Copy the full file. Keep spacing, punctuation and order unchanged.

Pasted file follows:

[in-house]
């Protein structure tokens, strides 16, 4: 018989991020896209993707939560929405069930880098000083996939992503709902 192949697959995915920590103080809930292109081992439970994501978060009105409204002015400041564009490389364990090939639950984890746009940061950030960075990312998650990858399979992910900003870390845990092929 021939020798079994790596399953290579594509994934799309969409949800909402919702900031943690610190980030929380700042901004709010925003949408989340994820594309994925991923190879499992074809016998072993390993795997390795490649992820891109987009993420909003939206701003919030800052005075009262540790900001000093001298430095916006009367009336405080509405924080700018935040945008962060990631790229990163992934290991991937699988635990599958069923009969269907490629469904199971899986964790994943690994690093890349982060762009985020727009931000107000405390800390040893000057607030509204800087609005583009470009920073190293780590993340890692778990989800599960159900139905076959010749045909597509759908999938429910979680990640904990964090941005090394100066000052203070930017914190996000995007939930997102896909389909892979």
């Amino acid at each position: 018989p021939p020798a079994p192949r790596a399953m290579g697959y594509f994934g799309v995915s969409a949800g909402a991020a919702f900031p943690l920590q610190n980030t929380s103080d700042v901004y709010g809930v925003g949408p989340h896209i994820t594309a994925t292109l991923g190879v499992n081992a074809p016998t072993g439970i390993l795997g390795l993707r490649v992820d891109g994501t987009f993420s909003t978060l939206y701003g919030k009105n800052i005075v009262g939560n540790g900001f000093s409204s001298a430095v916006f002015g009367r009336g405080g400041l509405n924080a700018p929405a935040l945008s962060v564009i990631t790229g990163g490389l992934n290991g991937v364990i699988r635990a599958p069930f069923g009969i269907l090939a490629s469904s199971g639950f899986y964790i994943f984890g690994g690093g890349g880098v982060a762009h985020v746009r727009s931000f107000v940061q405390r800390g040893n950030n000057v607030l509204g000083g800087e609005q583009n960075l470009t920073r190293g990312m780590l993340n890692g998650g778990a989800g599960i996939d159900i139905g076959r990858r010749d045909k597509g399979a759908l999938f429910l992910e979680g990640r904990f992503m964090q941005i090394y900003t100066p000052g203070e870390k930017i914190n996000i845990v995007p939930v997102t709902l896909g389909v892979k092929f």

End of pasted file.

[in-house]
């Protein structure tokens, strides 16, 4: 018989991020896209993707939560929405069930880098000083996939992503709902 192949697959995915920590103080809930292109081992439970994501978060009105409204002015400041564009490389364990090939639950984890746009940061950030960075990312998650990858399979992910900003870390845990092929 021939020798079994790596399953290579594509994934799309969409949800909402919702900031943690610190980030929380700042901004709010925003949408989340994820594309994925991923190879499992074809016998072993390993795997390795490649992820891109987009993420909003939206701003919030800052005075009262540790900001000093001298430095916006009367009336405080509405924080700018935040945008962060990631790229990163992934290991991937699988635990599958069923009969269907490629469904199971899986964790994943690994690093890349982060762009985020727009931000107000405390800390040893000057607030509204800087609005583009470009920073190293780590993340890692778990989800599960159900139905076959010749045909597509759908999938429910979680990640904990964090941005090394100066000052203070930017914190996000995007939930997102896909389909892979």
């Amino acid at each position: 018989p021939p020798a079994p192949r790596a399953m290579g697959y594509f994934g799309v995915s969409a949800g909402a991020a919702f900031p943690l920590q610190n980030t929380s103080d700042v901004y709010g809930v925003g949408p989340h896209i994820t594309a994925t292109l991923g190879v499992n081992a074809p016998t072993g439970i390993l795997g390795l993707r490649v992820d891109g994501t987009f993420s909003t978060l939206y701003g919030k009105n800052i005075v009262g939560n540790g900001f000093s409204s001298a430095v916006f002015g009367r009336g405080g400041l509405n924080a700018p929405a935040l945008s962060v564009i990631t790229g990163g490389l992934n290991g991937v364990i699988r635990a599958p069930f069923g009969i269907l090939a490629s469904s199971g639950f899986y964790i994943f984890g690994g690093g890349g880098v982060a762009h985020v746009r727009s931000f107000v940061q405390r800390g040893n950030n000057v607030l509204g000083g800087e609005q583009n960075l470009t920073r190293g990312m780590l993340n890692g998650g778990a989800g599960i996939d159900i139905g076959r990858r010749d045909k597509g399979a759908l999938f429910l992910e979680g990640r904990f992503m964090q941005i090394y900003t100066p000052g203070e870390k930017i914190n996000i845990v995007p939930v997102t709902l896909g389909v892979k092929f």